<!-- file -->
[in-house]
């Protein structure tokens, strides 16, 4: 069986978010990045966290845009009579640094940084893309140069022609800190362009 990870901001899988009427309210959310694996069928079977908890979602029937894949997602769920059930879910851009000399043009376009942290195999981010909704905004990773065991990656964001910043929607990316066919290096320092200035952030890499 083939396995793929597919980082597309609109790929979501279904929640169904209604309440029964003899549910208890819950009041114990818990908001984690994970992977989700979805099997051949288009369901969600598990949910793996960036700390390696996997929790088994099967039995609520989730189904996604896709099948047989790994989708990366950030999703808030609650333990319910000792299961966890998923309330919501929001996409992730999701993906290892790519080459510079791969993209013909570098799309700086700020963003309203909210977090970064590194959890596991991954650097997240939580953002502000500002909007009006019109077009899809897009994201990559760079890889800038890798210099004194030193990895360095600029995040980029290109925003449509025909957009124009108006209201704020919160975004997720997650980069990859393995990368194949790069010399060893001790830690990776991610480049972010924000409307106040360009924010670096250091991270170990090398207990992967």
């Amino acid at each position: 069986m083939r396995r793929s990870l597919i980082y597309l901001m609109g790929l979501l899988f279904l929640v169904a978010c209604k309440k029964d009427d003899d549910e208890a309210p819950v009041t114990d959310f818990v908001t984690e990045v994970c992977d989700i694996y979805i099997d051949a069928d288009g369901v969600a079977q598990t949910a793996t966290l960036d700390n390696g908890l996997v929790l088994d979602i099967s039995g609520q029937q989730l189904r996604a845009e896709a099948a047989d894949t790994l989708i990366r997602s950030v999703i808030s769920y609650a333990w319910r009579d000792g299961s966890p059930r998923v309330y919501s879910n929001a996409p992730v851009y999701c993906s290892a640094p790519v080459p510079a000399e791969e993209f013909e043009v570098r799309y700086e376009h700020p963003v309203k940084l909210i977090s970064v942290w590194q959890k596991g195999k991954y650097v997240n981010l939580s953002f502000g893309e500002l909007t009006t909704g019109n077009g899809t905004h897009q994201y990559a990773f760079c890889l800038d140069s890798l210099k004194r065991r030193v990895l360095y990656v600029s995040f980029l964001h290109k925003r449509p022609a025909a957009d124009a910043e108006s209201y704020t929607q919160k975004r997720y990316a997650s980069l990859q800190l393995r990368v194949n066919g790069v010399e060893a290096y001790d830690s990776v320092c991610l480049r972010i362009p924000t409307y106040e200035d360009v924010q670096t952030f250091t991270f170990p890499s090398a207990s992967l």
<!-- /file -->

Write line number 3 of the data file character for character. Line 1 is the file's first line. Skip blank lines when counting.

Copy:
């Amino acid at each position: 069986m083939r396995r793929s990870l597919i980082y597309l901001m609109g790929l979501l899988f279904l929640v169904a978010c209604k309440k029964d009427d003899d549910e208890a309210p819950v009041t114990d959310f818990v908001t984690e990045v994970c992977d989700i694996y979805i099997d051949a069928d288009g369901v969600a079977q598990t949910a793996t966290l960036d700390n390696g908890l996997v929790l088994d979602i099967s039995g609520q029937q989730l189904r996604a845009e896709a099948a047989d894949t790994l989708i990366r997602s950030v999703i808030s769920y609650a333990w319910r009579d000792g299961s966890p059930r998923v309330y919501s879910n929001a996409p992730v851009y999701c993906s290892a640094p790519v080459p510079a000399e791969e993209f013909e043009v570098r799309y700086e376009h700020p963003v309203k940084l909210i977090s970064v942290w590194q959890k596991g195999k991954y650097v997240n981010l939580s953002f502000g893309e500002l909007t009006t909704g019109n077009g899809t905004h897009q994201y990559a990773f760079c890889l800038d140069s890798l210099k004194r065991r030193v990895l360095y990656v600029s995040f980029l964001h290109k925003r449509p022609a025909a957009d124009a910043e108006s209201y704020t929607q919160k975004r997720y990316a997650s980069l990859q800190l393995r990368v194949n066919g790069v010399e060893a290096y001790d830690s990776v320092c991610l480049r972010i362009p924000t409307y106040e200035d360009v924010q670096t952030f250091t991270f170990p890499s090398a207990s992967l």